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cfp suspicion loose lipsProposals are sought for papers to be given at an international conference on Suspicion. The first part of the conference will take place on 9-10 April 2020 at Bordeaux Montaigne University (France), and the second part on 8-9 April 2021 at the University of Verona (Italy).

 

The first part of the conference, in Bordeaux, will focus on suspicion in politics, cultural studies, and linguistics; the second part, in Verona, will be concerned with suspicion in literature, film, and visual studies in general.

The conference seeks to explore the ways in which Anglo-American cultural practices and Anglo-American literature define, re-define, and question the notion of suspicion.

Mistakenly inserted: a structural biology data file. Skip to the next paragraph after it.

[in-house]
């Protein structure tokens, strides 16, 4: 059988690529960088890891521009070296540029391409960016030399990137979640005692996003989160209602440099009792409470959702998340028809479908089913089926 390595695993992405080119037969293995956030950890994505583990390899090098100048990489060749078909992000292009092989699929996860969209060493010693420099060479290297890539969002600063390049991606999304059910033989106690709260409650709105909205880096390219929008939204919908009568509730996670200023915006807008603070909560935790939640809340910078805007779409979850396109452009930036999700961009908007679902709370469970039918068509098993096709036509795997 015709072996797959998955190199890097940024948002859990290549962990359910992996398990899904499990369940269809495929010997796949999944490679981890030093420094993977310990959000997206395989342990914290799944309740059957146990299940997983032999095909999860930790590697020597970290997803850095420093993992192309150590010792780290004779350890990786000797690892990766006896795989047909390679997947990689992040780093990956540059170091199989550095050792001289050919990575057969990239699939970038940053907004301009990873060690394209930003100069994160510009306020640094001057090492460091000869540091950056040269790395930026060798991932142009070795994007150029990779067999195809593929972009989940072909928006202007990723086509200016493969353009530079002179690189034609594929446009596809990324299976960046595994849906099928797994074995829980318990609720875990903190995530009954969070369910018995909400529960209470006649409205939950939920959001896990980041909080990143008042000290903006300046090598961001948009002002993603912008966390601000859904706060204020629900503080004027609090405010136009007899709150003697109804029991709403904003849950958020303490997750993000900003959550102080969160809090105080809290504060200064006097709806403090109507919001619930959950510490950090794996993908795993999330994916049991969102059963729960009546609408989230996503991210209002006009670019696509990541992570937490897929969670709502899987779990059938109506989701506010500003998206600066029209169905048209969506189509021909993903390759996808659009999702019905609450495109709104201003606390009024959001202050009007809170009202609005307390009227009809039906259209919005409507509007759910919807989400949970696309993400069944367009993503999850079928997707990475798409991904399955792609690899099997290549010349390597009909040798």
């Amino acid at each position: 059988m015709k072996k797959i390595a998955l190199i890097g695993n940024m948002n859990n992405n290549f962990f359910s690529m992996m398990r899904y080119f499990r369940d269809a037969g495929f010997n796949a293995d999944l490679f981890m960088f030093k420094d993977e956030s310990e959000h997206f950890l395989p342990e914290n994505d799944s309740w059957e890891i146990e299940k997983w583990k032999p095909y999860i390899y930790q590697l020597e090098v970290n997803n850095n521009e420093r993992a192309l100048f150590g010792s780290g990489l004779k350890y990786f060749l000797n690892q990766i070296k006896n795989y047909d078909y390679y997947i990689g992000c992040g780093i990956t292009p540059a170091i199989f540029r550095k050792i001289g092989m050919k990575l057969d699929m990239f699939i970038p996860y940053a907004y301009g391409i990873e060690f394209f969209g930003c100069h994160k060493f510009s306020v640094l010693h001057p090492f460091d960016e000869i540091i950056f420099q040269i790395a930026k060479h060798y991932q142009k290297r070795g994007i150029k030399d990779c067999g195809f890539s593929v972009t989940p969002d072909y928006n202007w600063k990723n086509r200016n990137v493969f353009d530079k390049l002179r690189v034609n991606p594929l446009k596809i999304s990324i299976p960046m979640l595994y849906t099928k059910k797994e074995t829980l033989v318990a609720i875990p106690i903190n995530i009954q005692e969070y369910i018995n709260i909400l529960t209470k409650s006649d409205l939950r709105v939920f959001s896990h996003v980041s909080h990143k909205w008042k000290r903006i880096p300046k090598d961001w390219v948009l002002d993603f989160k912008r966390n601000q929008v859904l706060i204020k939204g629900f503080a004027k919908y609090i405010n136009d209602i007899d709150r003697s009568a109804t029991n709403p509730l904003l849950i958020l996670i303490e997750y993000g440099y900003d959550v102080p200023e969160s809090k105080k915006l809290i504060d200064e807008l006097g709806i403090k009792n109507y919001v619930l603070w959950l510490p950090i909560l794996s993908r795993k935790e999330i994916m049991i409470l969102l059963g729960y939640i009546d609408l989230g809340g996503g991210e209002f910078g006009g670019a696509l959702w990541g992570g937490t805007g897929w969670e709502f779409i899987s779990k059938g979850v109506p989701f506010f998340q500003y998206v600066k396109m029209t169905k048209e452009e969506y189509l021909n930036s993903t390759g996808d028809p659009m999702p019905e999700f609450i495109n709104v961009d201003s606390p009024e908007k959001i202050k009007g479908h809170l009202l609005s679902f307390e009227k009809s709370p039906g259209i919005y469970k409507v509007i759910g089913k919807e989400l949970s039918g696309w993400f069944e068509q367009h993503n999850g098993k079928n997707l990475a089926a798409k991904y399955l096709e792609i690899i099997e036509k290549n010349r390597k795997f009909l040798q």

Etymologically suspicion—from the Latin sub-specere, to look up at, to regard with awe, to suspect—refers to the way someone or something is looked at. But suspicion has become a synonym for mistrust—whether or not there is proof of wrongdoing. Hence the recurrence of the word in the titles of works belonging to the genres of crime fiction and cinema: Alfred Hitchcock’s 1941 movie, Suspicion, starring Gary Grant and Joan Fontaine, is one example. In 2015, two books bearing the same title were published in the United States: Suspicion by Alexandra Monir and Suspicion by Joseph Finder. While Finder is considered a “master of the modern thriller” (Boston Globe), Monir, a young Iranian-American writer, specializes in science fiction and thrillers for young adults. Since popular culture often feeds on suspense, the result of mystery (or merely uncertainty), suspicion reigns supreme in popular culture—in novels, comics, and movies.